In early May, Gulfstream found itself in a good kind of quandary - it's new G650 ultra long range business jet began probing to its maximum speed of boundaries, but in doing so, it blew away its Gulfstream V photo chase plane, a fast machine, yet slow by comparison.
"We were chasing 6001 [the first G650 prototype] with 501 [the GV chase plane]," Pres Henne, Gulfstream senior vice president of programs, engineering and test told Flight International in late May. "We started at Mach 0.85. The GV does that great since its MMO [maximum operating speed] is M0.885."
"We got to M.875, and the GV was able to keep up. When 6001 pushed up to M0.9, the GV pilots tried everything to make it go faster, even switching to "alternative mode" on FADEC to redline the engines."
The solution for Gulfstream? Chase speed with speed - a second G650.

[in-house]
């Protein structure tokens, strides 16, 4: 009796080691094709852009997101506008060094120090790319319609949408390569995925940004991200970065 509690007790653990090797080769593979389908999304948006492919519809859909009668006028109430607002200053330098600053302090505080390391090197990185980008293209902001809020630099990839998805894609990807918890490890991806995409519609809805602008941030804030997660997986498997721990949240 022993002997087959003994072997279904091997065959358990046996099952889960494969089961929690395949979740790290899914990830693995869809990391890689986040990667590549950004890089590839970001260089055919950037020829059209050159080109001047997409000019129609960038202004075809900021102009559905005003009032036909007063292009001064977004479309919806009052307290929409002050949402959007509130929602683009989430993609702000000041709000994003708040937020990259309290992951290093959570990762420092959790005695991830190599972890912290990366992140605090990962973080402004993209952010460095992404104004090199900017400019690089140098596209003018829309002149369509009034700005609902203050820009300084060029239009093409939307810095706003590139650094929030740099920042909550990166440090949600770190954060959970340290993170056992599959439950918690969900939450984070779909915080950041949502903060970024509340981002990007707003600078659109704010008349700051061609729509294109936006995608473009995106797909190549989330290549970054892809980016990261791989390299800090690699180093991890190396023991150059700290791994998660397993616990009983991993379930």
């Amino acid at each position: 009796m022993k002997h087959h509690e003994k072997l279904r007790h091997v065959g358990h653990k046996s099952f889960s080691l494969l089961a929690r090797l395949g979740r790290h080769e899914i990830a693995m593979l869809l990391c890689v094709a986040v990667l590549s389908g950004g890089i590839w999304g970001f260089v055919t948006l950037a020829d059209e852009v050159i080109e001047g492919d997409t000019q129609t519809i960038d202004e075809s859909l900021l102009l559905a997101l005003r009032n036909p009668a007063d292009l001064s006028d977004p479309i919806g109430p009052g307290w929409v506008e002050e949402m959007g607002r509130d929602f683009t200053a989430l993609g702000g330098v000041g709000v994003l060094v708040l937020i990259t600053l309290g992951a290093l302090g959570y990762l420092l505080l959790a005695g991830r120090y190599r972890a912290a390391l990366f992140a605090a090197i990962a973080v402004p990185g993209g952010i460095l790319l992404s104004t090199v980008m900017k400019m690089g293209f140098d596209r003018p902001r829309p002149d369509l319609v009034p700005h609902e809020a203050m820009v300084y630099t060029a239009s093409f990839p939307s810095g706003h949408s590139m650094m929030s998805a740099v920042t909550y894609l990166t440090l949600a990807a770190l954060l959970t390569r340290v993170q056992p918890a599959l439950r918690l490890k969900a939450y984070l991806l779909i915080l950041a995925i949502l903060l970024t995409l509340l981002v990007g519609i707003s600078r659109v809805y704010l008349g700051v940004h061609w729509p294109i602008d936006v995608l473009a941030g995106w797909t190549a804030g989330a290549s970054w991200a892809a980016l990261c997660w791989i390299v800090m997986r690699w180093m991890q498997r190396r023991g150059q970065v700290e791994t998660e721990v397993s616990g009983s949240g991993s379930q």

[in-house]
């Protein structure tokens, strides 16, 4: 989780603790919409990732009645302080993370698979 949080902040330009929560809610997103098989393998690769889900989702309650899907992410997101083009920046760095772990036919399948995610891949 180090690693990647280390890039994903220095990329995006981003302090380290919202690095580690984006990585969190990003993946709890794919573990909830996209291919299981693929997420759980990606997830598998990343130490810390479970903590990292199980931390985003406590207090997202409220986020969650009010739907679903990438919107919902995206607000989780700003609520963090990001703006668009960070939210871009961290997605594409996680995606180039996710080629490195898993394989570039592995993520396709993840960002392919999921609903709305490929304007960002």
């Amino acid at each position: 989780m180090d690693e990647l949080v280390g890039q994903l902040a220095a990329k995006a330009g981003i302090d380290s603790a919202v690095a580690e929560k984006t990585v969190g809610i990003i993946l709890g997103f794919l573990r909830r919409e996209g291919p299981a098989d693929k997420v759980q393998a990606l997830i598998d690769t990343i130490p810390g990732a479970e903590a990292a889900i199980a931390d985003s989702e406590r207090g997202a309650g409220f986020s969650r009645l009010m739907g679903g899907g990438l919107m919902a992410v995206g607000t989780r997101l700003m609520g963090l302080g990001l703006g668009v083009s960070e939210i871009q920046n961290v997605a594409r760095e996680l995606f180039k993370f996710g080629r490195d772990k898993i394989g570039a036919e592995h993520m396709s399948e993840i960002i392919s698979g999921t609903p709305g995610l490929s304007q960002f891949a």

Last week Sikorsky faced a similar issue with its new X2 compound helicopter demonstrator, a coaxial twin counter-rotating rotor fly-by-wire vehicle that will use a variable pitch propulsor on the aft end to speed it to 250kt or greater. Click the picture at left to see a larger image of the X2 on a recent test fligth in West Palm Beach, Florida.
The company was using an S-76 helicopter for the chase job, a twin-engine helicopter that maxes out at 155kt, the top speed of just about all present day civil helicopters. On last week's envelop expansion flight, X2 test pilot Kevin Bredenbeck "bumped" the X2's propulsor pitch mechanism to push the compound helicopter to 168kt.
Sikorsky business development manager Jim Kagdis says the S-76 (pictured at left during an earlier flight in NY) tried its best to keep up, going to a "heavy" nose-down attitude (pitching the lift vector as far forward as possible), and "going as fast as it could". The X2 just slid on by however.
Next week, Sikorsky plans to take the X2 to 180kt, finishing the third of four test phases in the program, and introducing a fixed wing chase plane - A Cessna Conquest, which can fly at speeds in the 250kt regime. Kagdis says Sikorsky had considered an OV-10, but its top speed of 210kt killed the deal.
Assuming all goes well, phase 4, which will see the X2 flying at 250kt or more, should commence by mid-June.